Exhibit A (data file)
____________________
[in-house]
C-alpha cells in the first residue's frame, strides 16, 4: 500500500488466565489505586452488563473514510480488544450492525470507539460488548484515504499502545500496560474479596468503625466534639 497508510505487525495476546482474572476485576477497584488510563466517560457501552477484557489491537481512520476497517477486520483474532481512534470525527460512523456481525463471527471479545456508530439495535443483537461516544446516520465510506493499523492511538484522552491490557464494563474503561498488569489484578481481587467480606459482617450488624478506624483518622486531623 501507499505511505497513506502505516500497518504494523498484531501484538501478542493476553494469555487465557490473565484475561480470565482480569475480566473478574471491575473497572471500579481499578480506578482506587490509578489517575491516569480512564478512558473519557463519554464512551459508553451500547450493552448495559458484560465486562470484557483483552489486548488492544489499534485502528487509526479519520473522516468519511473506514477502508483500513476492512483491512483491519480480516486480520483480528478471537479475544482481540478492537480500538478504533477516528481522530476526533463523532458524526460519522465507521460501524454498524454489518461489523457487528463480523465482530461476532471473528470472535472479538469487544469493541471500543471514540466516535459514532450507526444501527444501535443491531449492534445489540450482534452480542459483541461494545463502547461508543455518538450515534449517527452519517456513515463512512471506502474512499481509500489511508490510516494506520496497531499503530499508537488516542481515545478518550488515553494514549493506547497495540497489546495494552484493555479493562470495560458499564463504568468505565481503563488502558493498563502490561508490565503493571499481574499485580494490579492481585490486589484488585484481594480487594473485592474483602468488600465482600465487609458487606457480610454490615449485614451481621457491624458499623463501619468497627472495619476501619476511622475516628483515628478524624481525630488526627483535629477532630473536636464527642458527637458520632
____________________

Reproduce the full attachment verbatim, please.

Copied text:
[in-house]
C-alpha cells in the first residue's frame, strides 16, 4: 500500500488466565489505586452488563473514510480488544450492525470507539460488548484515504499502545500496560474479596468503625466534639 497508510505487525495476546482474572476485576477497584488510563466517560457501552477484557489491537481512520476497517477486520483474532481512534470525527460512523456481525463471527471479545456508530439495535443483537461516544446516520465510506493499523492511538484522552491490557464494563474503561498488569489484578481481587467480606459482617450488624478506624483518622486531623 501507499505511505497513506502505516500497518504494523498484531501484538501478542493476553494469555487465557490473565484475561480470565482480569475480566473478574471491575473497572471500579481499578480506578482506587490509578489517575491516569480512564478512558473519557463519554464512551459508553451500547450493552448495559458484560465486562470484557483483552489486548488492544489499534485502528487509526479519520473522516468519511473506514477502508483500513476492512483491512483491519480480516486480520483480528478471537479475544482481540478492537480500538478504533477516528481522530476526533463523532458524526460519522465507521460501524454498524454489518461489523457487528463480523465482530461476532471473528470472535472479538469487544469493541471500543471514540466516535459514532450507526444501527444501535443491531449492534445489540450482534452480542459483541461494545463502547461508543455518538450515534449517527452519517456513515463512512471506502474512499481509500489511508490510516494506520496497531499503530499508537488516542481515545478518550488515553494514549493506547497495540497489546495494552484493555479493562470495560458499564463504568468505565481503563488502558493498563502490561508490565503493571499481574499485580494490579492481585490486589484488585484481594480487594473485592474483602468488600465482600465487609458487606457480610454490615449485614451481621457491624458499623463501619468497627472495619476501619476511622475516628483515628478524624481525630488526627483535629477532630473536636464527642458527637458520632